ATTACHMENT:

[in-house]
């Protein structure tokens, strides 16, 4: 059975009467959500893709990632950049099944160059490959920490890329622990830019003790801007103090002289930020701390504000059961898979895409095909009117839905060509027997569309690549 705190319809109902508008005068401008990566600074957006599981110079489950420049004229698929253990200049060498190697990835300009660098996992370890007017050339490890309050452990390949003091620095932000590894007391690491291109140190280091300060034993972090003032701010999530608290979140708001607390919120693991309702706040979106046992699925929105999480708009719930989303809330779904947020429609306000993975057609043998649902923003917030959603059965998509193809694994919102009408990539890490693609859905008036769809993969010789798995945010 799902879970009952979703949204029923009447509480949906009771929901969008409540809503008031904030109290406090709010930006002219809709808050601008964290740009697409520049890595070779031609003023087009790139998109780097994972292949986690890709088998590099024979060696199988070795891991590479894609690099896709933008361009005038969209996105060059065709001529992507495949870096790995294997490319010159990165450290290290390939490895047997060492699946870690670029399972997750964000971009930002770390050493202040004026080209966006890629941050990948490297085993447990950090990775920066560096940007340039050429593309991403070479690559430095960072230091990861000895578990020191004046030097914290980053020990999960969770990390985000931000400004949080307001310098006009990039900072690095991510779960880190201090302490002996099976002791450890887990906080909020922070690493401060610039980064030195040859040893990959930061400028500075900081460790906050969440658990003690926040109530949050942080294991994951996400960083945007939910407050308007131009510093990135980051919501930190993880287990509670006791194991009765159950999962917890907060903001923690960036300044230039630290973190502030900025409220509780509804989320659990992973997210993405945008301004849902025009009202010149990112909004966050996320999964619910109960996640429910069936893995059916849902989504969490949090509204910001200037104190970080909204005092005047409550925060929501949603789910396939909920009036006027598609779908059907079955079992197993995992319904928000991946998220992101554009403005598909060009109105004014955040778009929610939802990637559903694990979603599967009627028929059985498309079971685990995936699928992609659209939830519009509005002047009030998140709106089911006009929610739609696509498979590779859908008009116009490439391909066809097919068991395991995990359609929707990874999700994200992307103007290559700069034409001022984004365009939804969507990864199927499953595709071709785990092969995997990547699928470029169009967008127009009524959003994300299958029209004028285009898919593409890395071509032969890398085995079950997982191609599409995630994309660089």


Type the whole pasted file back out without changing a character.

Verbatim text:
[in-house]
């Protein structure tokens, strides 16, 4: 059975009467959500893709990632950049099944160059490959920490890329622990830019003790801007103090002289930020701390504000059961898979895409095909009117839905060509027997569309690549 705190319809109902508008005068401008990566600074957006599981110079489950420049004229698929253990200049060498190697990835300009660098996992370890007017050339490890309050452990390949003091620095932000590894007391690491291109140190280091300060034993972090003032701010999530608290979140708001607390919120693991309702706040979106046992699925929105999480708009719930989303809330779904947020429609306000993975057609043998649902923003917030959603059965998509193809694994919102009408990539890490693609859905008036769809993969010789798995945010 799902879970009952979703949204029923009447509480949906009771929901969008409540809503008031904030109290406090709010930006002219809709808050601008964290740009697409520049890595070779031609003023087009790139998109780097994972292949986690890709088998590099024979060696199988070795891991590479894609690099896709933008361009005038969209996105060059065709001529992507495949870096790995294997490319010159990165450290290290390939490895047997060492699946870690670029399972997750964000971009930002770390050493202040004026080209966006890629941050990948490297085993447990950090990775920066560096940007340039050429593309991403070479690559430095960072230091990861000895578990020191004046030097914290980053020990999960969770990390985000931000400004949080307001310098006009990039900072690095991510779960880190201090302490002996099976002791450890887990906080909020922070690493401060610039980064030195040859040893990959930061400028500075900081460790906050969440658990003690926040109530949050942080294991994951996400960083945007939910407050308007131009510093990135980051919501930190993880287990509670006791194991009765159950999962917890907060903001923690960036300044230039630290973190502030900025409220509780509804989320659990992973997210993405945008301004849902025009009202010149990112909004966050996320999964619910109960996640429910069936893995059916849902989504969490949090509204910001200037104190970080909204005092005047409550925060929501949603789910396939909920009036006027598609779908059907079955079992197993995992319904928000991946998220992101554009403005598909060009109105004014955040778009929610939802990637559903694990979603599967009627028929059985498309079971685990995936699928992609659209939830519009509005002047009030998140709106089911006009929610739609696509498979590779859908008009116009490439391909066809097919068991395991995990359609929707990874999700994200992307103007290559700069034409001022984004365009939804969507990864199927499953595709071709785990092969995997990547699928470029169009967008127009009524959003994300299958029209004028285009898919593409890395071509032969890398085995079950997982191609599409995630994309660089």